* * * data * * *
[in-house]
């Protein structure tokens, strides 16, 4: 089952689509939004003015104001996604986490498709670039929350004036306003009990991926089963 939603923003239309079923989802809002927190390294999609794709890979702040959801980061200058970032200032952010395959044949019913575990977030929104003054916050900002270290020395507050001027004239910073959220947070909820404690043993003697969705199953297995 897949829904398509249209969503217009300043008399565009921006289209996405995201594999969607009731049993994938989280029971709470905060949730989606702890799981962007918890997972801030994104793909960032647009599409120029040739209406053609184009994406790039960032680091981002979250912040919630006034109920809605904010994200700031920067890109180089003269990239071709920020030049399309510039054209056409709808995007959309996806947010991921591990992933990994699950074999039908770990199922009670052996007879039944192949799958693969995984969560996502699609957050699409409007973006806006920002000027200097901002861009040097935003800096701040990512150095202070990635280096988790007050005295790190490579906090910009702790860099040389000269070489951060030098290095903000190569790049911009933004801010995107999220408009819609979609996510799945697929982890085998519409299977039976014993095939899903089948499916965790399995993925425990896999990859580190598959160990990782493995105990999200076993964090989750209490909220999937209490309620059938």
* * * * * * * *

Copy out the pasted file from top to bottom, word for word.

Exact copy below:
[in-house]
């Protein structure tokens, strides 16, 4: 089952689509939004003015104001996604986490498709670039929350004036306003009990991926089963 939603923003239309079923989802809002927190390294999609794709890979702040959801980061200058970032200032952010395959044949019913575990977030929104003054916050900002270290020395507050001027004239910073959220947070909820404690043993003697969705199953297995 897949829904398509249209969503217009300043008399565009921006289209996405995201594999969607009731049993994938989280029971709470905060949730989606702890799981962007918890997972801030994104793909960032647009599409120029040739209406053609184009994406790039960032680091981002979250912040919630006034109920809605904010994200700031920067890109180089003269990239071709920020030049399309510039054209056409709808995007959309996806947010991921591990992933990994699950074999039908770990199922009670052996007879039944192949799958693969995984969560996502699609957050699409409007973006806006920002000027200097901002861009040097935003800096701040990512150095202070990635280096988790007050005295790190490579906090910009702790860099040389000269070489951060030098290095903000190569790049911009933004801010995107999220408009819609979609996510799945697929982890085998519409299977039976014993095939899903089948499916965790399995993925425990896999990859580190598959160990990782493995105990999200076993964090989750209490909220999937209490309620059938």